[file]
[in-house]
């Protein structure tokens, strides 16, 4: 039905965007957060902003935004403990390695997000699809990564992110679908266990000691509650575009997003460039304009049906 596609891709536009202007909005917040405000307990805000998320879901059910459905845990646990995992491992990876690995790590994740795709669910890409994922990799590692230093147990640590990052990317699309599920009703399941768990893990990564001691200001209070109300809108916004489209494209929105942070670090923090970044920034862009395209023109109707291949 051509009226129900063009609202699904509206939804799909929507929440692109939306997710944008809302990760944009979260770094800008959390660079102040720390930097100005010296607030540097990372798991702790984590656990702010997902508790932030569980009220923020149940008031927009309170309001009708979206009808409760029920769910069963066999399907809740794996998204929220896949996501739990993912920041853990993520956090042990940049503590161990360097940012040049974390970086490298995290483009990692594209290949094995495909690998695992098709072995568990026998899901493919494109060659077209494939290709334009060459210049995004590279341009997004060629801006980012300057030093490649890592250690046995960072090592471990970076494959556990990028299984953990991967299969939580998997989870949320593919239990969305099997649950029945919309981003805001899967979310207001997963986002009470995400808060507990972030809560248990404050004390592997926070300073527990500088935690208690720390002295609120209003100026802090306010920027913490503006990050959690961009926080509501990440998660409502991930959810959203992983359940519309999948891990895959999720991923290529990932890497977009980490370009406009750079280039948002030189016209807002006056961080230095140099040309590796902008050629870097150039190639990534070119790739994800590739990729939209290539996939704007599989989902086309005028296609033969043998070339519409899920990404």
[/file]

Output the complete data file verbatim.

[in-house]
């Protein structure tokens, strides 16, 4: 039905965007957060902003935004403990390695997000699809990564992110679908266990000691509650575009997003460039304009049906 596609891709536009202007909005917040405000307990805000998320879901059910459905845990646990995992491992990876690995790590994740795709669910890409994922990799590692230093147990640590990052990317699309599920009703399941768990893990990564001691200001209070109300809108916004489209494209929105942070670090923090970044920034862009395209023109109707291949 051509009226129900063009609202699904509206939804799909929507929440692109939306997710944008809302990760944009979260770094800008959390660079102040720390930097100005010296607030540097990372798991702790984590656990702010997902508790932030569980009220923020149940008031927009309170309001009708979206009808409760029920769910069963066999399907809740794996998204929220896949996501739990993912920041853990993520956090042990940049503590161990360097940012040049974390970086490298995290483009990692594209290949094995495909690998695992098709072995568990026998899901493919494109060659077209494939290709334009060459210049995004590279341009997004060629801006980012300057030093490649890592250690046995960072090592471990970076494959556990990028299984953990991967299969939580998997989870949320593919239990969305099997649950029945919309981003805001899967979310207001997963986002009470995400808060507990972030809560248990404050004390592997926070300073527990500088935690208690720390002295609120209003100026802090306010920027913490503006990050959690961009926080509501990440998660409502991930959810959203992983359940519309999948891990895959999720991923290529990932890497977009980490370009406009750079280039948002030189016209807002006056961080230095140099040309590796902008050629870097150039190639990534070119790739994800590739990729939209290539996939704007599989989902086309005028296609033969043998070339519409899920990404």